From the Future of Feminism to Cat Art: 12 Things to See in New York This Week

Here's what we are looking forward to.

Doreen Garner. Courtesy of Larrie.
Doreen Garner. Courtesy of Larrie.

Each week, we search New York City for the most exciting, and thought-provoking, shows, screenings, and events. See them below.

Monday, June 12–Friday, August 11

Francoise Gilot, <i>Celebration</i> (2008). Image courtesy of the artist.

Francoise Gilot, Celebration (2008). Image courtesy of the artist.

1. “Large Format” at the Elkon Gallery
Artists Friedel Dzubas, Francoise Gilot, Lluis Lleo, Matteo Montani, Jean-Pierre Pericaud, Kimber Smith, and Antoni Papies are included in this group exhibition of large-format works. The title alludes both to the literal size of the works, and also to the macroscopic perspective the artists use to create them.

Location: Elkon Gallery, 18 East 81st Street
Price: Free
Time: Monday–Friday, 9:30 a.m.–5:30 p.m.

—Caroline Goldstein 

Monday, June 12–Friday, June 16

Image courtesy of Liaqang Luo.

Image courtesy of Liaqang Luo.

2. “God Hates Cats” at Con Artist Collective
A week-long show about, well, cats. The exhibition “celebrating 5000 years of feline-interaction.” Meow.

Location: Con Artist Collective, 119 Ludlow Street (below Delancey and Rivington)
Price: Free
Time: Opening reception June 14, 7 p.m.–11 p.m.; Monday–Saturday, 11 a.m.–7 p.m.

—Caroline Goldstein

Tuesday, June 13

museum-mile-festival-2014

Courtesy Museum Mile Festival.

3. The 39th Annual Museum Mile Festival
New York’s biggest block party returns, offering art lovers free admission to seven world-class museums on Fifth Avenue between East 82nd and 105th Streets: El Museo del Barrio, the Museum of the City of New York, the Jewish Museum, the Cooper Hewitt National Design Museum, the Solomon R. Guggenheim Museum, the Neue Galerie, and the Metropolitan Museum of Art.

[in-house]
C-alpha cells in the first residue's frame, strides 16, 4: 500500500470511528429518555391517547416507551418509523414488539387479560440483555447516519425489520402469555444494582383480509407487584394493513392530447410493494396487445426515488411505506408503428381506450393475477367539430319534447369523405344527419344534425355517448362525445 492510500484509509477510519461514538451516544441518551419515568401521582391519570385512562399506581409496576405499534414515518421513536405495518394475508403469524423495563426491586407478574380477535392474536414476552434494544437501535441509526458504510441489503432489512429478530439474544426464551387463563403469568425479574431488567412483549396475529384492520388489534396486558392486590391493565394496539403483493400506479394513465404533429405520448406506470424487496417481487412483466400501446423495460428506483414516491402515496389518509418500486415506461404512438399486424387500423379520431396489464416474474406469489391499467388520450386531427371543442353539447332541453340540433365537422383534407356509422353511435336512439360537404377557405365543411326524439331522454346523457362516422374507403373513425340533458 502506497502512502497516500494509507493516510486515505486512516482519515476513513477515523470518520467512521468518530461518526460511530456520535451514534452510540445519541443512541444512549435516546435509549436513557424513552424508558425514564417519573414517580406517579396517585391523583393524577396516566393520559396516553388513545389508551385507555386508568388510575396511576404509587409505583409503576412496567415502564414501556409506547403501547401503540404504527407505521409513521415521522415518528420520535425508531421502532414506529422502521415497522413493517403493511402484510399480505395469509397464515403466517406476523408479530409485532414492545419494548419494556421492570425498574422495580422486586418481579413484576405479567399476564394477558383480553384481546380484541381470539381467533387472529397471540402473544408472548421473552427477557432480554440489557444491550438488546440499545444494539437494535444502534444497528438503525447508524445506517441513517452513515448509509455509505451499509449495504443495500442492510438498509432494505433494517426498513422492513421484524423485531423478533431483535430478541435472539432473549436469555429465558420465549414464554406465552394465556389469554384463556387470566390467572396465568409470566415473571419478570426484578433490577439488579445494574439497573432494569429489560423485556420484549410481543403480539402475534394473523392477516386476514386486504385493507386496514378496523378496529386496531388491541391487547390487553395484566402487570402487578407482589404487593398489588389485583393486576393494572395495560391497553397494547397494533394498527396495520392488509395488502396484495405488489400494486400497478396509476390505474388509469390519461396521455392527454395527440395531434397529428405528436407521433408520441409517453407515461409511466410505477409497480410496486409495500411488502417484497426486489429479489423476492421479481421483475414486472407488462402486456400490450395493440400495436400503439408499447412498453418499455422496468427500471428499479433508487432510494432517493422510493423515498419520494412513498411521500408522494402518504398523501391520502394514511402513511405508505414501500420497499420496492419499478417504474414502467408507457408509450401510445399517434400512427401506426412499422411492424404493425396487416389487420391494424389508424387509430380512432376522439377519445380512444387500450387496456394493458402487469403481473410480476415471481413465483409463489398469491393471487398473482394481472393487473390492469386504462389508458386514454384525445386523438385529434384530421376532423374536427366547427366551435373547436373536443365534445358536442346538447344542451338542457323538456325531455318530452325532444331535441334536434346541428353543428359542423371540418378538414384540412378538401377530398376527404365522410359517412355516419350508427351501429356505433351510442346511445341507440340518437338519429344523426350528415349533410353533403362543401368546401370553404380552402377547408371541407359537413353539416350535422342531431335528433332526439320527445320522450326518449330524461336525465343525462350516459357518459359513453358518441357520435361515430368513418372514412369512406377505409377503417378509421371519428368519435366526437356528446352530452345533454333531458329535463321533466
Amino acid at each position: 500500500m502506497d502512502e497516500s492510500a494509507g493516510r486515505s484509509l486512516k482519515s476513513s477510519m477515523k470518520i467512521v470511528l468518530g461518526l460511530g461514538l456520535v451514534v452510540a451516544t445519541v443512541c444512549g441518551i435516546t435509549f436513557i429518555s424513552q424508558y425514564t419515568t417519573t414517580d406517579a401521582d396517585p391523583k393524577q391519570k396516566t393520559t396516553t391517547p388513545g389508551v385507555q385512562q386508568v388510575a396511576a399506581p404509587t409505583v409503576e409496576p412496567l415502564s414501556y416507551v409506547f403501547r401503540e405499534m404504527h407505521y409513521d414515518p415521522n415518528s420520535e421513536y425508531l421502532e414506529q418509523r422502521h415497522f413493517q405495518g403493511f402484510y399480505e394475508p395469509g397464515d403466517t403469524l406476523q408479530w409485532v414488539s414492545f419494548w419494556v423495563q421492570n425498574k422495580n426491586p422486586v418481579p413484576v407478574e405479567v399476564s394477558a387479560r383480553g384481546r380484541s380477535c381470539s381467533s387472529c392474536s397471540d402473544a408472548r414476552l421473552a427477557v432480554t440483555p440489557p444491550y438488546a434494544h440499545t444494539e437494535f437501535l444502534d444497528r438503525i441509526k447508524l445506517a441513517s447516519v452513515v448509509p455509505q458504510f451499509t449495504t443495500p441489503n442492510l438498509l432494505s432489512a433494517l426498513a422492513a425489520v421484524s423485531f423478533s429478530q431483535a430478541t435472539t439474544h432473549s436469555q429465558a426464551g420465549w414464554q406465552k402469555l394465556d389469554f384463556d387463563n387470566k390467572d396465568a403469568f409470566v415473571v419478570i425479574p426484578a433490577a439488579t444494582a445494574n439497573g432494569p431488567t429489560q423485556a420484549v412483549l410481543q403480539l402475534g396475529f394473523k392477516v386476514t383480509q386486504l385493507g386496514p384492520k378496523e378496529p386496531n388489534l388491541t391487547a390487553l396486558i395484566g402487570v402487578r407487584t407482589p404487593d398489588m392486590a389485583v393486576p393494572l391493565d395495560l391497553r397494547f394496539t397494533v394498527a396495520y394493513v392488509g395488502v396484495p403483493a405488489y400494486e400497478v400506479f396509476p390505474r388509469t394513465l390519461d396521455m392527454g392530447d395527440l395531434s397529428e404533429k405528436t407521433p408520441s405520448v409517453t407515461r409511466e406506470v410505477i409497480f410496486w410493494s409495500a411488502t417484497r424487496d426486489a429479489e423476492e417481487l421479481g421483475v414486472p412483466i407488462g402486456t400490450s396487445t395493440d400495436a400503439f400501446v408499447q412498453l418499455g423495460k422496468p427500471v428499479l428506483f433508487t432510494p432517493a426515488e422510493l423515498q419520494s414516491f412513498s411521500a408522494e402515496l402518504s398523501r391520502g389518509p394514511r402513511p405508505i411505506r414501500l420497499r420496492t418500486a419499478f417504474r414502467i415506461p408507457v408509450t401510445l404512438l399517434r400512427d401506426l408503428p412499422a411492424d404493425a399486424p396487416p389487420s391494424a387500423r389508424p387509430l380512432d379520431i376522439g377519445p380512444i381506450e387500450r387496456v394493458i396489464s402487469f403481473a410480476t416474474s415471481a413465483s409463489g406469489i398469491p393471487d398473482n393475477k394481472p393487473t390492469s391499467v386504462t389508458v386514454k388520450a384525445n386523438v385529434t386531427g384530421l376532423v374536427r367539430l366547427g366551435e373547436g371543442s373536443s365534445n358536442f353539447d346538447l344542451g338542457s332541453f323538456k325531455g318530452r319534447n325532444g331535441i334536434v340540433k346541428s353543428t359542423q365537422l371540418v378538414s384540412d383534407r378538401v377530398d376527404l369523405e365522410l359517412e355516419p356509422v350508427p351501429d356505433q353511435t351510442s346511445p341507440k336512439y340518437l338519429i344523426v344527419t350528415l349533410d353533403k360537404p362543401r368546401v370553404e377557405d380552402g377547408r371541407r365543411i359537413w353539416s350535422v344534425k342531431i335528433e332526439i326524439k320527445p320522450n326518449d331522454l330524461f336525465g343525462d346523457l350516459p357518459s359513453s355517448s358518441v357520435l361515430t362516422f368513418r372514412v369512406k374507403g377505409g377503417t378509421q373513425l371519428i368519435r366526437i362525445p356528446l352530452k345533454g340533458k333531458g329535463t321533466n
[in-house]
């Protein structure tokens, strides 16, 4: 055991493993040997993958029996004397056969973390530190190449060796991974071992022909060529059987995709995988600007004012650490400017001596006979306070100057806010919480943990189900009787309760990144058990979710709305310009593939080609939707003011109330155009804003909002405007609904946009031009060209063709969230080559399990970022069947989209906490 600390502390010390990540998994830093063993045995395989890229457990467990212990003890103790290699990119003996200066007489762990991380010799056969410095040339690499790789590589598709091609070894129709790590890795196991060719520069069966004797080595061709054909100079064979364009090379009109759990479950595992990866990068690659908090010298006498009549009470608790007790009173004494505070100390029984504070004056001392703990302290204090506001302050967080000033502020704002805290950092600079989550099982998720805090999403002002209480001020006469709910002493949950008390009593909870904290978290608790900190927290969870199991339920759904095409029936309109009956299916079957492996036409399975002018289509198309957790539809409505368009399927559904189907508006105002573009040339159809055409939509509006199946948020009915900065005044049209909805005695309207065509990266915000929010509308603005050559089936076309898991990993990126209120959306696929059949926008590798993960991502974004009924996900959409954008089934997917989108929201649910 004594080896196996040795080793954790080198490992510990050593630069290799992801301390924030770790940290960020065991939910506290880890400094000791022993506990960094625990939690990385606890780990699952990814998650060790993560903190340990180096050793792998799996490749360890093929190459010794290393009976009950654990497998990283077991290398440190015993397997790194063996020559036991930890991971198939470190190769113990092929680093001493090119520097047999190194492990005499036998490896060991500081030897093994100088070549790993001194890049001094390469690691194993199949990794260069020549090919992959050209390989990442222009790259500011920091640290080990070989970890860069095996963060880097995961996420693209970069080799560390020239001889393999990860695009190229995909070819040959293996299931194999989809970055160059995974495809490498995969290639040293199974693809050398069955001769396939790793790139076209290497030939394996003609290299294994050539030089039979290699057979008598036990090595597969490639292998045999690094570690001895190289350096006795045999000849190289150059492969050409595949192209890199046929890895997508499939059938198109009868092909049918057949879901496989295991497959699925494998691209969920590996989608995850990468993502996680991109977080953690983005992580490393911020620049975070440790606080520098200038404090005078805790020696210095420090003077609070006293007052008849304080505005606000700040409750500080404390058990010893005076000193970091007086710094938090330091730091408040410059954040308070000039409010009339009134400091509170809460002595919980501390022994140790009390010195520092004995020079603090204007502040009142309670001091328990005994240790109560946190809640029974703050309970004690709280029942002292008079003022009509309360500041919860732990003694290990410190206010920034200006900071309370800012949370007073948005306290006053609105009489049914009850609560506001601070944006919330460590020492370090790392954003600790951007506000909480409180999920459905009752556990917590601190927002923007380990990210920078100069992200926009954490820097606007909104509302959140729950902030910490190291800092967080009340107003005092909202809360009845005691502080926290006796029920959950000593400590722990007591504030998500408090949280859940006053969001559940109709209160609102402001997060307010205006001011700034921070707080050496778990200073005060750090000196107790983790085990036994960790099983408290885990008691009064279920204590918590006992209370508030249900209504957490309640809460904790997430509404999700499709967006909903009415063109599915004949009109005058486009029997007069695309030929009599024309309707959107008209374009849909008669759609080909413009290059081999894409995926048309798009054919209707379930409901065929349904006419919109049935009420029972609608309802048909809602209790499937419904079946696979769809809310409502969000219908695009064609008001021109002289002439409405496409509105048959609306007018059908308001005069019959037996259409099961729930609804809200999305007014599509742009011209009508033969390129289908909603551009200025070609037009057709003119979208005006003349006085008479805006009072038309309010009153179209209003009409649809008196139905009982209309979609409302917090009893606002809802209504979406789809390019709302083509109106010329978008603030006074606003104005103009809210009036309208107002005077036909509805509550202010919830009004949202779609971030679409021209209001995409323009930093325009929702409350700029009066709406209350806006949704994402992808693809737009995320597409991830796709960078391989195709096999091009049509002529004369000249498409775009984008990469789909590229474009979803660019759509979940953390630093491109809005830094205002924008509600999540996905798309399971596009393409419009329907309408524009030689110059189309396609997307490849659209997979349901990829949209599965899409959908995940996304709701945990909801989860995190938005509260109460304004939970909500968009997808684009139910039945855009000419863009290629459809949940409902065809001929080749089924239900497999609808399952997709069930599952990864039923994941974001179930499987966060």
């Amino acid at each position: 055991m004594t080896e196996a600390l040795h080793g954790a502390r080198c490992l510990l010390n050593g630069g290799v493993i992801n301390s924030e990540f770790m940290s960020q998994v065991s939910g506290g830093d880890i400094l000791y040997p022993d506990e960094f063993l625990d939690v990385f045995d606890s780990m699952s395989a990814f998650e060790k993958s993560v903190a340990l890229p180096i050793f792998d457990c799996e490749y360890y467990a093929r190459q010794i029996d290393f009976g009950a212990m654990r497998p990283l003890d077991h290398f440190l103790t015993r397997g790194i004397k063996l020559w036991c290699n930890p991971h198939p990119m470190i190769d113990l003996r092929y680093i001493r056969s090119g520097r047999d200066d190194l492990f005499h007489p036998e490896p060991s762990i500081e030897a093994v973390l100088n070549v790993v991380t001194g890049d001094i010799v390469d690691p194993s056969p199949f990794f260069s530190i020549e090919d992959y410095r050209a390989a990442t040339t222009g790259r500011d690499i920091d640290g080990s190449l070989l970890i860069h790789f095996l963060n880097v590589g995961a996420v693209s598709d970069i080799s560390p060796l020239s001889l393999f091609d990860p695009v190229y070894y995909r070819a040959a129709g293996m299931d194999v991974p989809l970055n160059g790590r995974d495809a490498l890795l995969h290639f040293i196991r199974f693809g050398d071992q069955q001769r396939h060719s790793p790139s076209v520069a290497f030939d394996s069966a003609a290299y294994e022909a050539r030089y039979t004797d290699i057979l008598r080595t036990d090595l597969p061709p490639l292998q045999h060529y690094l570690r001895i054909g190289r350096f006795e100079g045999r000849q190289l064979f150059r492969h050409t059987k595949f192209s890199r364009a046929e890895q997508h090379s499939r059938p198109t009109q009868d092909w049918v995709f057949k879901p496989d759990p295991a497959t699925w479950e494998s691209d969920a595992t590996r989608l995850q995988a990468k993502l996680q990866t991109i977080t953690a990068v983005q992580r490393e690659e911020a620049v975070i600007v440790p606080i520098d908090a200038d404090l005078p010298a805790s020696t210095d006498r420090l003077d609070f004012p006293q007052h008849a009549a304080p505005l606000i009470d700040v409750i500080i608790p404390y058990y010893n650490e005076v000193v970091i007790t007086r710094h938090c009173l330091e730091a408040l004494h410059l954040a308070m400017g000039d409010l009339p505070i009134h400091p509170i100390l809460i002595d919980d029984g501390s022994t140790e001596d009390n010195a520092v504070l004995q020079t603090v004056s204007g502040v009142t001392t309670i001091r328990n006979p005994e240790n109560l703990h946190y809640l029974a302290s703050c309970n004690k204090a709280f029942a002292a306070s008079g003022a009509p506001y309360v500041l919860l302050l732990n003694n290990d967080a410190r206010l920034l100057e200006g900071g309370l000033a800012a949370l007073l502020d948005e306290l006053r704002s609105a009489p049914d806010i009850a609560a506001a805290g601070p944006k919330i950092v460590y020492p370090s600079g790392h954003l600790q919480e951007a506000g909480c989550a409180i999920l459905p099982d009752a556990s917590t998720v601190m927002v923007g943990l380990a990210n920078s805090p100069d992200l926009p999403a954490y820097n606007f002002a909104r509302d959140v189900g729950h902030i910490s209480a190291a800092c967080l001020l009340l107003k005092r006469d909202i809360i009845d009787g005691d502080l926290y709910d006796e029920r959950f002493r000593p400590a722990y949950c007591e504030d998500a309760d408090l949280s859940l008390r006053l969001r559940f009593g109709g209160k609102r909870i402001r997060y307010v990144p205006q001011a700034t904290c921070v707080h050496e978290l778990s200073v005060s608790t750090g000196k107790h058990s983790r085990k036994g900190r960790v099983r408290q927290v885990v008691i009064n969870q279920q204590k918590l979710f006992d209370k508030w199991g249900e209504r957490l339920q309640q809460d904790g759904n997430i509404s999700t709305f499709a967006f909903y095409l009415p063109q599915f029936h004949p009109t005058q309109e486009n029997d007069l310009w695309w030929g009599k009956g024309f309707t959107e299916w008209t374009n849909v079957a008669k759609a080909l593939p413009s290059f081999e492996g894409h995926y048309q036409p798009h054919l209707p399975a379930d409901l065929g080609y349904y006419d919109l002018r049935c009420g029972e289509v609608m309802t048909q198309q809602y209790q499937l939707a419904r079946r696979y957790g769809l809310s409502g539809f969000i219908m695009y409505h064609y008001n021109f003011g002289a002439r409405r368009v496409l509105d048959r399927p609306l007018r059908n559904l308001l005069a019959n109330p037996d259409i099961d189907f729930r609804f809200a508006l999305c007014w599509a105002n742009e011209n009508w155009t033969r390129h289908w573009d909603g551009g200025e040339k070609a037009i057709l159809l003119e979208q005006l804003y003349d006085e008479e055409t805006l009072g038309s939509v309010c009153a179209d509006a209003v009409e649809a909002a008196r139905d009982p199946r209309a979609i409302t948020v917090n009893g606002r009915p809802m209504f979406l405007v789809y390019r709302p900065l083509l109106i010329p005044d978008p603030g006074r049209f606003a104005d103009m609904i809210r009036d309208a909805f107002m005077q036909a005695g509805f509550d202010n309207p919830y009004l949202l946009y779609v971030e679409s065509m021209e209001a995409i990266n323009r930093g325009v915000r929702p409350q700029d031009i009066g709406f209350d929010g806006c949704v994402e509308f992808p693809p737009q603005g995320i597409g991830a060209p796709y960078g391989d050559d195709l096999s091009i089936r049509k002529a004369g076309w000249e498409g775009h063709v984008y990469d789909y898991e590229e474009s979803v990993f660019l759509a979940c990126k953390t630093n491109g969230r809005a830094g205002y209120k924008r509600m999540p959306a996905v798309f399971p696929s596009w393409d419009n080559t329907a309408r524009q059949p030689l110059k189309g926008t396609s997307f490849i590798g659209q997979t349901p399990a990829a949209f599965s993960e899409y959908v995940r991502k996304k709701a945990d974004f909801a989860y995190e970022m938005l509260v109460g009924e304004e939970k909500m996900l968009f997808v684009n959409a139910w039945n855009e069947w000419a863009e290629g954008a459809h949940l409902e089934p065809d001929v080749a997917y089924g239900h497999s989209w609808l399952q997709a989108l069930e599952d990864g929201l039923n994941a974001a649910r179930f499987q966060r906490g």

Location: Fifth Avenue between East 82nd and 105th Streets
Price: Free
Time: 6 p.m.–9 p.m.

—Sarah Cascone

Wednesday, June 14

Eileen Myles. Courtesy of Creative Time, photo by Inez And Vinoodh.

Eileen Myles. Courtesy of Creative Time, photo by Inez And Vinoodh.

4. In Situ Talk Two, “How to Construct a 21st Century Feminism: Eileen Myles in Conversation With Anna Holmes” at the Lower East Side Girl’s Club
For their second In Situ talk pairing artists and intellectuals, Creative Time and the New York Public Library bring together poet Eileen Myles and Jezebel founder Anna Holmes to discuss the future of feminism. The night will conclude with a performance by JD Samson of MEN and Le Tigre with members of the Lower Eastside Girls Club.

Location: Lower East Side Girl’s Club, 402 East 8th Street
Price: $40
Time: 7 p.m.

—Sarah Cascone

Thursday, June 15–Friday, July 21

Michelle Ross, Slippery Slope (2014). Courtesy of the artist and Elizabeth Leach Gallery.

Michelle Ross, Slippery Slope (2014). Courtesy of the artist and Elizabeth Leach Gallery.

5. “Tomorrow Tomorrow” at CANADA
A group show at CANADA will feature artists Demian DinéYazhi’ and Noelle Sosaya, MK Guth, Jessica Jackson Hutchins, Kristan Kennedy, Evan La Londe, Charlie Perez-Tlatenchi, Michelle Ross, Storm Tharp, and Heather Watkins. All of the artists are from the Portland area, and the title of the show is taken from Portland musician Elliott Smith. The works, while diverse in material and in content, allude to a shared sense of communal spirituality, mysticism, migration, and literature.

Location: CANADA, 333 & 331 Broome Street
Price: Free
Time: Opening reception, 6 p.m.–8 p.m.; Wednesday–Sunday, 11 a.m.–6 p.m.

—Caroline Goldstein 

Thursday, June 15–Friday, July 28

Medrie MacPhee, A Dream of Peace (2017). Image courtesy of the artist.

Medrie MacPhee, A Dream of Peace (2017). Image courtesy of the artist.

6. “Scavenge: Medrie MacPhee” at Tibor De Nagy Gallery
Tibor de Nagy will present a solo presentation of Medrie MacPhee in their new LES location. The artist’s latest work is inspired by the rise of fast fashion and its place as an economic driver and a waste-creator in today’s culture. MacPhee began a fake fashion line in 2012, which eventually merged with her painterly practice, so that identifiable elements of clothing are visibly incorporated in the canvases.

Location: Tibor De Nagy Gallery, 11/15 Rivington Street
Price: Free
Time: Opening reception, 6 p.m.–8 p.m.; Tuesday–Saturday, 10 a.m.–5:30 p.m.

—Caroline Goldstein 

Thursday, June 15–Friday, June 30

Gita Levy,<i>Landscape</i>. Image courtesy of the artist.

Gita Levy,Landscape. Image courtesy of the artist.

7. “Unbound Perspectives” and “The Elixir of Color”: Contemporary Conversations at Agora Gallery